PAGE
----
In Africa, the approach of a festival can be likened to the coming of a bridegroom. The month of August is around the corner. The preparations for four major Nigerian festivals are on top gear. All hands are on deck and the clouds are gathering for these events. Festivals are ways of commemorating and celebrating Africa’s rich cultural heritage. They also strengthen the sense of belonging and community. Here are the four festivals lined up for next month.
Ojude Oba Festival
This is an annual cultural celebration for the Ijebus, located in Ogun State. It holds three days from Eid-el Kabir (Muslim) celebration. History has it that the festival was originally an Islamic festival, where a small number of Islamic devotees paid homage to the ruling monarch, “the Awujale” for his magnanimity. In 1982, the reigning monarch was said to have presented a gift of landed properties to the Muslims to build a Mosque. So, Ojude Oba was organized in respect to this.
The festival has, however, transcended time and space. Today, over 250,000 Nigerians, especially Ijebus -home and abroad- attend the festival. The carnival-like, one-day event features dance parade by different age groups among others. The dance has a general connotative meaning. It is a way of renewing their loyalties to the king. What more, lots of eating and drinking, with more than a thousand cow going to the slaughter.
Osun Oshogbo Festival
Osun Oshogbo festival is one of the biggest Nigerian festivals that had more 235, 518 tourist visit in 2014. It is a two-week long festival that holds annually in Osun State, Nigeria. it is born out of the yearly sacrifice to a river goddess, who is believed to protect the entire clan. The festival has since turned into a tourist attraction event. It holds at the eminent sacred Osun Grove, a UNESCO World Heritage Site in 2005.
The festival features four different ritual activities, namely the Iwopopo ritual, Ina Olujumerindinlogun ritual, Iboriade ritual, and Arugba ritual. All these rituals have different functions. The first cleanse the clan from evil. A 16-point lamp believed to be 600 years old is lighted in the second ritual. Past crown kings are blessed by special squad (ruling monarch, Osun priestess, and “Arugba”) in the third ritual. The last ritual involves the carrying of the holy calabash containing sacrificial materials around the town. A chosen virgin carries this on her head and leads the procession to the river bank.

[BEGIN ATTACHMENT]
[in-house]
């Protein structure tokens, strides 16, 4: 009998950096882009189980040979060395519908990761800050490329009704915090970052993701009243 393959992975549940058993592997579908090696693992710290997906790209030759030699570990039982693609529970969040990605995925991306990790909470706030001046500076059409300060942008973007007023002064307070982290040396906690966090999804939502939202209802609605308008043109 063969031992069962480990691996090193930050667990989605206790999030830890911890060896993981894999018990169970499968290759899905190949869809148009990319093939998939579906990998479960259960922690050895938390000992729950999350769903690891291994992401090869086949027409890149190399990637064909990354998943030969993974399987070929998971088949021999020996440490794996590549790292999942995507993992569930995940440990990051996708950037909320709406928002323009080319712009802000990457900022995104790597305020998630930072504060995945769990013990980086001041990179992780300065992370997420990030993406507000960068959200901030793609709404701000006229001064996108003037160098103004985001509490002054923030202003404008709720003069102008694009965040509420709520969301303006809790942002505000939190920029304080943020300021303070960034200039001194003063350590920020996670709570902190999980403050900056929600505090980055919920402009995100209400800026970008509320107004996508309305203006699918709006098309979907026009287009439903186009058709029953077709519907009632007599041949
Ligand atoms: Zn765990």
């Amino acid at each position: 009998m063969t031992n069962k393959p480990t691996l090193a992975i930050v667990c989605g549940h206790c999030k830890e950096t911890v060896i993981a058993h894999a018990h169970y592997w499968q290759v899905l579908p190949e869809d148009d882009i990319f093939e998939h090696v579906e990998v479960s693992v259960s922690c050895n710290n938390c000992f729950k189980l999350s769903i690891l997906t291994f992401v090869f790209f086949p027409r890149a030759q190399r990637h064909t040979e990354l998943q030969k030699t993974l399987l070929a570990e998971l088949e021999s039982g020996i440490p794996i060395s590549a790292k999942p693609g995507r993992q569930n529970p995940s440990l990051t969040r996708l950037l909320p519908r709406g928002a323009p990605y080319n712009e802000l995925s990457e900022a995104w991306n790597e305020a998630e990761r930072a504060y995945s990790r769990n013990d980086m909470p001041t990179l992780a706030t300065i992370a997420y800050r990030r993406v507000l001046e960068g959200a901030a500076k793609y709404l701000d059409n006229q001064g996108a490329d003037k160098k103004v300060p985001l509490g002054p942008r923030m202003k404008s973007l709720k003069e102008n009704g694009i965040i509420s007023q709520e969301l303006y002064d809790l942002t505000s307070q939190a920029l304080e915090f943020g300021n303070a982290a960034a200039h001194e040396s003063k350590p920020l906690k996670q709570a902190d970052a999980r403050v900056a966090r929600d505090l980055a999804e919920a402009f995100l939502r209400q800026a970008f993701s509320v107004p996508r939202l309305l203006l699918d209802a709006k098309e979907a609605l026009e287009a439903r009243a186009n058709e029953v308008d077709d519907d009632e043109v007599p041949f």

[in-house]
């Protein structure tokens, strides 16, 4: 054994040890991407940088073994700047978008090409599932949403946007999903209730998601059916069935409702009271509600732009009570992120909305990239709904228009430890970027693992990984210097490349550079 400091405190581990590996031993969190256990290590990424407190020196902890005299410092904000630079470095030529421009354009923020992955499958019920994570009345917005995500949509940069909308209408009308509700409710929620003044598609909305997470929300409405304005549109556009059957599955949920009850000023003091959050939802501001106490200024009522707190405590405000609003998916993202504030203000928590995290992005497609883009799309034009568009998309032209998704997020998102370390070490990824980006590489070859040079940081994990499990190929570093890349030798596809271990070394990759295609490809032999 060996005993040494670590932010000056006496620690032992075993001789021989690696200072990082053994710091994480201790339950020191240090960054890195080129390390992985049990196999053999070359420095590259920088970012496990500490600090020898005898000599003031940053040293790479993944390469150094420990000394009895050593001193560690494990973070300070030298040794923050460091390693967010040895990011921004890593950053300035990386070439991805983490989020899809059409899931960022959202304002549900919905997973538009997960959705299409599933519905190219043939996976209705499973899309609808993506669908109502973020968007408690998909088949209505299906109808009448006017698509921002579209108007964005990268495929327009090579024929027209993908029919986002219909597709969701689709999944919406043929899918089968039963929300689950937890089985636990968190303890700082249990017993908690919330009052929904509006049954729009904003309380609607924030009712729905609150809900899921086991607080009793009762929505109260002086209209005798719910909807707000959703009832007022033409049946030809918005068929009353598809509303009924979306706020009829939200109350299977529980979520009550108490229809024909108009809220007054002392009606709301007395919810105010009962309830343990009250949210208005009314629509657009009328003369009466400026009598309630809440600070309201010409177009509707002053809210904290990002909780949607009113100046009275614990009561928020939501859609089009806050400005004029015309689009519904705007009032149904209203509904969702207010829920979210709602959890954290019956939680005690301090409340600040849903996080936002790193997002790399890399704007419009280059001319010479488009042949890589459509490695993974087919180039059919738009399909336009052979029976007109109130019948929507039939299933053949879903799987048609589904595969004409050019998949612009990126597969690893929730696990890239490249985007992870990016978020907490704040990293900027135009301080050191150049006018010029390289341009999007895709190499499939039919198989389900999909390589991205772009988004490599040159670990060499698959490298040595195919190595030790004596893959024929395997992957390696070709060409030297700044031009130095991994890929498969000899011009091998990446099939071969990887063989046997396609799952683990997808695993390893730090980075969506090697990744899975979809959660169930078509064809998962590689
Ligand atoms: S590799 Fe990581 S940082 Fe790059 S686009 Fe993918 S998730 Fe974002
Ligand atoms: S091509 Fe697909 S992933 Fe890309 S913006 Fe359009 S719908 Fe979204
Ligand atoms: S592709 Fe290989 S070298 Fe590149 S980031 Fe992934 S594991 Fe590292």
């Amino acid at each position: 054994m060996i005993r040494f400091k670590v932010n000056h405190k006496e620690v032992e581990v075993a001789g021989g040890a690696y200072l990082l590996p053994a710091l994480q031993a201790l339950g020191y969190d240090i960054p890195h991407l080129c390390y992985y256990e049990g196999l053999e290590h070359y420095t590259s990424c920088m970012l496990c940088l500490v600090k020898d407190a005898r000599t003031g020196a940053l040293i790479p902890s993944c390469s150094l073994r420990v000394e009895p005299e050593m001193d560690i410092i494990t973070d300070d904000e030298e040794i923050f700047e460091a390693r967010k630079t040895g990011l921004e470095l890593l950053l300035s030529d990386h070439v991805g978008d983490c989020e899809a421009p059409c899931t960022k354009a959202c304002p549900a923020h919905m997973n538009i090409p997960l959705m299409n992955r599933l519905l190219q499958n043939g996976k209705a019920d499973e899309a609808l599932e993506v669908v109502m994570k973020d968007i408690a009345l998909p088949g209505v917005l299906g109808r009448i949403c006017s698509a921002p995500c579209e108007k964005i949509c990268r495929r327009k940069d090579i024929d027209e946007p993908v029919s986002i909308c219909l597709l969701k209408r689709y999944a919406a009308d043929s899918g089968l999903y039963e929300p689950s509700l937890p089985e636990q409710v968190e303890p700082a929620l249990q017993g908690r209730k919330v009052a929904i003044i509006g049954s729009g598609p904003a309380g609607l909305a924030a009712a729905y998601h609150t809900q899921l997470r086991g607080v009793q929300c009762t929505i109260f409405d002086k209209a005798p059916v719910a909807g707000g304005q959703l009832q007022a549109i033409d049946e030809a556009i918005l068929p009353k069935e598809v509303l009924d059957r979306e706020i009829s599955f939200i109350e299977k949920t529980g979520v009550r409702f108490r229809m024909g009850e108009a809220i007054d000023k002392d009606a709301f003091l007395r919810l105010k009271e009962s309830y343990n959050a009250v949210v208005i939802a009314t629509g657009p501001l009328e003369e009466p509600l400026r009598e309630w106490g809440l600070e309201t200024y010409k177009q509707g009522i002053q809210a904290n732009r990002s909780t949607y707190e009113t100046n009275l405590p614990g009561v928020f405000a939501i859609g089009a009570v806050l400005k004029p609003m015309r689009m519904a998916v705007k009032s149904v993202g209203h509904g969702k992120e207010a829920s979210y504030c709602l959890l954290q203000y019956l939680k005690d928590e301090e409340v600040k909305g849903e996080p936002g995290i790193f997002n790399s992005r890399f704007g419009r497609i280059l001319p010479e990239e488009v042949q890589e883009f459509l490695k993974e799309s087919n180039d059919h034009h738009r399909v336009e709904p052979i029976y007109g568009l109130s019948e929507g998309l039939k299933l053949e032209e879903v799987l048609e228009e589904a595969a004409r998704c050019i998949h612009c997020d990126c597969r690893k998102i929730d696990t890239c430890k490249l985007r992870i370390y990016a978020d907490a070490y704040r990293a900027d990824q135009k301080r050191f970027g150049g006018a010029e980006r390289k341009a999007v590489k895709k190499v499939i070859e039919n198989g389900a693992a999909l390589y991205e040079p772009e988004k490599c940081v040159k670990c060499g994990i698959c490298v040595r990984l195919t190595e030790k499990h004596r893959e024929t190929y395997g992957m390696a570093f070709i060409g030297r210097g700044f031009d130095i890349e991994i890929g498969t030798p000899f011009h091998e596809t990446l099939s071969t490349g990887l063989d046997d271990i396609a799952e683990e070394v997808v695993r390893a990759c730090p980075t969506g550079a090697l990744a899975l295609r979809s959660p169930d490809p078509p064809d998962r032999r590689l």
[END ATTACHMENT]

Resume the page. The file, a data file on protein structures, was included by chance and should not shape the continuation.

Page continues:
New Yam Festival
This is for the Igbo community in the Eastern part of the country. It celebrates the gods for good farm harvest. The festival is deeply rooted in the rural Igbo society where yam is the yardstick for wealth measurement. It also proclaims the yearly harvest sessions.
Typically, Igbos do not eat new yam until the festival which is a sign of consumption approval. The festival opens with the offering of yams to the gods. Thereafter, the chiefs roast whole yams publicly and share with the community. That is when members of the community can begin consuming new yams without incurring the gods’ wrath. It also features dances, performances, masquerades, designs and clothes parades. Today, the festival is an opportunity for Igbo sons and daughters home and abroad to assemble in their villages to renew their commitment to community development.
The northerners celebrate this annual festival at the zenith of Muslim festivals Eid-al Fitr and Eid-al Adha. Durbar festival was first introduced in the Hausa land in the 14th century by Sarki Muhammadu Rumfa of Kano as a way of validating his military skills before going to war. It has since morphed into a festival that gives faithful followers an opportunity to honor the king (Emir).
The festival begins with the Muslim prayers and immediately followed by a parade of the Emir and his supporters on horses through the town, which is the main activity. Music players accompany this entourage and all the way to the palace. Durbar festivals are organized in ancient cities like Kano, Katsina, and Bida. It provides an opportunity for sons and daughters of the land to come home.
Over the years, these Nigerian festivals have attracted tourists who are particularly interested in learning about African culture. This summer provides the opportunity to visit Nigeria and have firsthand experience with these festivals. You wouldn’t want to be told what you missed.